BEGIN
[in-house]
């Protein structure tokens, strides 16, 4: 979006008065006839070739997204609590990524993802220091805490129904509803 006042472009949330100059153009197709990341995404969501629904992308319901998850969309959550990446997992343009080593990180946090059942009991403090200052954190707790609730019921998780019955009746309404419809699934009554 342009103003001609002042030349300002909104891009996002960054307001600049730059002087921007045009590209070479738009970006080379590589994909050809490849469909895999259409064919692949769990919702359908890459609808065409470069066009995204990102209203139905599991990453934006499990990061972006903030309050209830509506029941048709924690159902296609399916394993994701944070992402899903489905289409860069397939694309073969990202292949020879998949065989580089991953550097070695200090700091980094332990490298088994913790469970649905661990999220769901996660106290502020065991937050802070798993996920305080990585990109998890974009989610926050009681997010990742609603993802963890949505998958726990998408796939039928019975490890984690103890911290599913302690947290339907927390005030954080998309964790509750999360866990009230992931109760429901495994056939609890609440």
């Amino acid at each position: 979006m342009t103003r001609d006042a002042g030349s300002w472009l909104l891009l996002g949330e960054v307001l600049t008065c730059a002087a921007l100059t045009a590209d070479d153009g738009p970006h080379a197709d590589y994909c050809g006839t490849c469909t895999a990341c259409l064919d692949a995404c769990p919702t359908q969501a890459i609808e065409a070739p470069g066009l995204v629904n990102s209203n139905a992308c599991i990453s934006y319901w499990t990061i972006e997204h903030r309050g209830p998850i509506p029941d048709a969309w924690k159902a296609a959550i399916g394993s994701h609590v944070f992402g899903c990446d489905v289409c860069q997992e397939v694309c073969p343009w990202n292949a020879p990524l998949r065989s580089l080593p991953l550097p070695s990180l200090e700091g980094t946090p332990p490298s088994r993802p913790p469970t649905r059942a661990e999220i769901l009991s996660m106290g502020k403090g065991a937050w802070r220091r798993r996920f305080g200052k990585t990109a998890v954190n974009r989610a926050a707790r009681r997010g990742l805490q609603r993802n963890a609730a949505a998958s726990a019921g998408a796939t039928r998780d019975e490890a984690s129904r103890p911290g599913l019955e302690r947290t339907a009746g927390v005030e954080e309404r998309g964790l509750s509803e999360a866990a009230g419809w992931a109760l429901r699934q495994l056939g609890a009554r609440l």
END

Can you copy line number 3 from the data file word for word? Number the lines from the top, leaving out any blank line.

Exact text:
């Amino acid at each position: 979006m342009t103003r001609d006042a002042g030349s300002w472009l909104l891009l996002g949330e960054v307001l600049t008065c730059a002087a921007l100059t045009a590209d070479d153009g738009p970006h080379a197709d590589y994909c050809g006839t490849c469909t895999a990341c259409l064919d692949a995404c769990p919702t359908q969501a890459i609808e065409a070739p470069g066009l995204v629904n990102s209203n139905a992308c599991i990453s934006y319901w499990t990061i972006e997204h903030r309050g209830p998850i509506p029941d048709a969309w924690k159902a296609a959550i399916g394993s994701h609590v944070f992402g899903c990446d489905v289409c860069q997992e397939v694309c073969p343009w990202n292949a020879p990524l998949r065989s580089l080593p991953l550097p070695s990180l200090e700091g980094t946090p332990p490298s088994r993802p913790p469970t649905r059942a661990e999220i769901l009991s996660m106290g502020k403090g065991a937050w802070r220091r798993r996920f305080g200052k990585t990109a998890v954190n974009r989610a926050a707790r009681r997010g990742l805490q609603r993802n963890a609730a949505a998958s726990a019921g998408a796939t039928r998780d019975e490890a984690s129904r103890p911290g599913l019955e302690r947290t339907a009746g927390v005030e954080e309404r998309g964790l509750s509803e999360a866990a009230g419809w992931a109760l429901r699934q495994l056939g609890a009554r609440l």